|Mountains from the Quai de Mont Blanc. |
You can supposedly see Europe's highest mountain
from here and I thought it was the mountain
the middle; it's actually the one hidden by
cloud to the right of the building.
That’s basically because it’s been a whirlwind of farewells, packing, cancelling accounts – and lying by the pool reading, relaxing and doing nothing. I should explain that my parents live a couple of hours’ flight away from me, and I usually see them only every six months. A couple of months before I knew I was moving, I’d booked flights to see them for about a week just after Christmas. Turns out it was a good move, as it allowed me to relax and spend some time with them shortly before leaving, but it also means the manic period before I left became even more so. Still, it was certainly worth it.
There was also loads of packing. Our house looked like a bomb had hit it for a number of days – and I imagine it still does, as Emperor D hasn’t left yet and is finalising arrangements.
|The left bank and the famous Jet d'Eau.|
So I arrived, and despite feeling pretty wiped out, I managed to venture out and take a look around. Wow. How fortunate am I to have landed in such a beautiful place. It was quite cloudy as you can see in most of the photos, except for the last one, which was taken today when it was much sunnier. In fact, the weather has been ridiculously un-winter like. There’s little snow on top of the mountains (real mountains!), and it’s been cool, around 10C – 13C, not bitingly cold. Hopefully I’ll get to see some snow before the winter out at this rate!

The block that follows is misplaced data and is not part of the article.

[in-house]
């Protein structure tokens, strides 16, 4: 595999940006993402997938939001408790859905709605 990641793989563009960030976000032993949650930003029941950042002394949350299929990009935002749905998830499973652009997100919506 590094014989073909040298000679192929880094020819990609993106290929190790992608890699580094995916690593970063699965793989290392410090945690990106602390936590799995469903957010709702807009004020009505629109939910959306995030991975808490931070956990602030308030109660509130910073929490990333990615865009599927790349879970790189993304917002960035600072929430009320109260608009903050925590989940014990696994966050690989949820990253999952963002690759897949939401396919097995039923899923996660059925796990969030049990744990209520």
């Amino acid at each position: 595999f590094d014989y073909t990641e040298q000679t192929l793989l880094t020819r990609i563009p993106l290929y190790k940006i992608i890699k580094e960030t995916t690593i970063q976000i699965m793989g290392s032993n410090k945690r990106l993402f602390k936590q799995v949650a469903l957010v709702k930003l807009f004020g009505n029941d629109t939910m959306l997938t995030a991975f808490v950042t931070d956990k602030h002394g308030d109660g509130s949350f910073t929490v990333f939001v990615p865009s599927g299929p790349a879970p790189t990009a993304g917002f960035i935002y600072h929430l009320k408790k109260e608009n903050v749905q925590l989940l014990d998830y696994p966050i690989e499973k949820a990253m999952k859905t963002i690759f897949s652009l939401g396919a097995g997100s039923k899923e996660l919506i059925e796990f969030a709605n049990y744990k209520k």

|Lake Geneva - or Lac Lemán as the locals call it - |
looking north from the Jetée des Paquis. Looks
like you can go for a swim - if you don't mind your
water being a chilly 10C - 14C.
I’m surrounded by people from over 100 nations – Geneva is a true melting pot, and you can see this in the variety of restaurants the city hosts. There’s the standard Italian, Thai, and Chinese, but I’ve also seen Japanese, Peruvian, Turkish even Ethiopian restaurants. And of course, there’s the French-influenced boulangeries, charcuteries and brassieres.
As for my French, I’m not doing too bad. I had started to learn several weeks before leaving Australia, by listening to lessons on my iPod. I’m glad I had learnt some French though. Despite being a city of over 100 nations and their accompanying languages, it seems some Genevoise speak little English. Not that I’m complaining – I relish the challenge of learning a new language - but I was surprised. I’ve learnt enough to get by in restaurants and shops. I feel quite proud of my French, which I imagine to the Genevoise is appallingly pronounced and delivered in a thick accent. But I think they appreciate my efforts.
|The left bank - sans the Jet d'Eau - today, |
when it was much sunnier.